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“We make $325,000 a year and feel like we live paycheck to paycheck”

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What does it mean to be middle class? Depends who you ask. As I wrote recently, Americans of all stripes think of themselves as middle class. Though being middle class has been defined as a household gross income anywhere from $37,000 to $147,000, it may be more accurately described as a state of mind–a feeling of financial insecurity. Even families whose salaries put them in the upper middle class feel like they simply don’t have enough to live comfortably, without worrying about money. After all, as salaries expand, so too do mortgage payments, childcare costs, and travel expenses. A family of four with a household income well into the six figures may not save much more than a young couple that earns half as much but has fewer expenses.

We asked three couples from different income levels that put them squarely in the middle or upper middle class range to share a snapshot of their yearly earnings and expenses, as well as how much they save and invest toward the future.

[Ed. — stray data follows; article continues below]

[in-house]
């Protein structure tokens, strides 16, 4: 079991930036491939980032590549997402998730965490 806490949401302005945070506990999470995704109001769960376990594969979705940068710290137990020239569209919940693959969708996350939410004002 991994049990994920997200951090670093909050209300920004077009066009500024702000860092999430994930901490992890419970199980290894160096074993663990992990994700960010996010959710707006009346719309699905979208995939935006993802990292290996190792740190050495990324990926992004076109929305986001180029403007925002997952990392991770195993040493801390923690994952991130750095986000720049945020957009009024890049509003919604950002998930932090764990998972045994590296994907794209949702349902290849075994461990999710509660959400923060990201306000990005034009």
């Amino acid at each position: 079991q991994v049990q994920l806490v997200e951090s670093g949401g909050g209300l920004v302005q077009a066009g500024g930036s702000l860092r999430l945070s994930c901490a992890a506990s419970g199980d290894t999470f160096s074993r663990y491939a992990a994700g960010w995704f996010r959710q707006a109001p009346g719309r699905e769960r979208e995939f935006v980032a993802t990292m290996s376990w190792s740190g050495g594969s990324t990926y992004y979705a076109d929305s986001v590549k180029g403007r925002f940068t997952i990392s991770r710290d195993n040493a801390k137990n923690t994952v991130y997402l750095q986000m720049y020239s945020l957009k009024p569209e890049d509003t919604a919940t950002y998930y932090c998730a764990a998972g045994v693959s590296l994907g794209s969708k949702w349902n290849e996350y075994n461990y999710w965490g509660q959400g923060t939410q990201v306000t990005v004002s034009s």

Annual income:

Annual expenses:

Leftover: between $210-$4,675

“I think we opt to live more frugally than we have to in order to save more, so in that sense it’s an empowered choice, not something forced on us,” says Steven*, an entrepreneur who lives with his boyfriend, Martin*, a nurse. The couple saves anywhere between $11,000 and $15,000 a year and invests about 70% of that; the remaining 30% makes up their emergency fund (or their “fuck-it fund,” as Steven describes it). Their apartment is especially modest and “relatively small,” according to Steven, because housing in Toronto is no small expense. “We could afford more, but that would make rent another $1,000 a month,” he adds.

Though the couple prioritizes saving and investing, Steven says they still manage to do things like travel by finding ways to trim costs. “We try to get the same outcome for less money,” he says. That may mean vacationing in a city where they can stay with a friend rather than spending on a hotel, or avoiding travel at peak times to snag cheaper flights. “As with anyone, I imagine, we’d love to save more,” Steven says,........

© Fast Company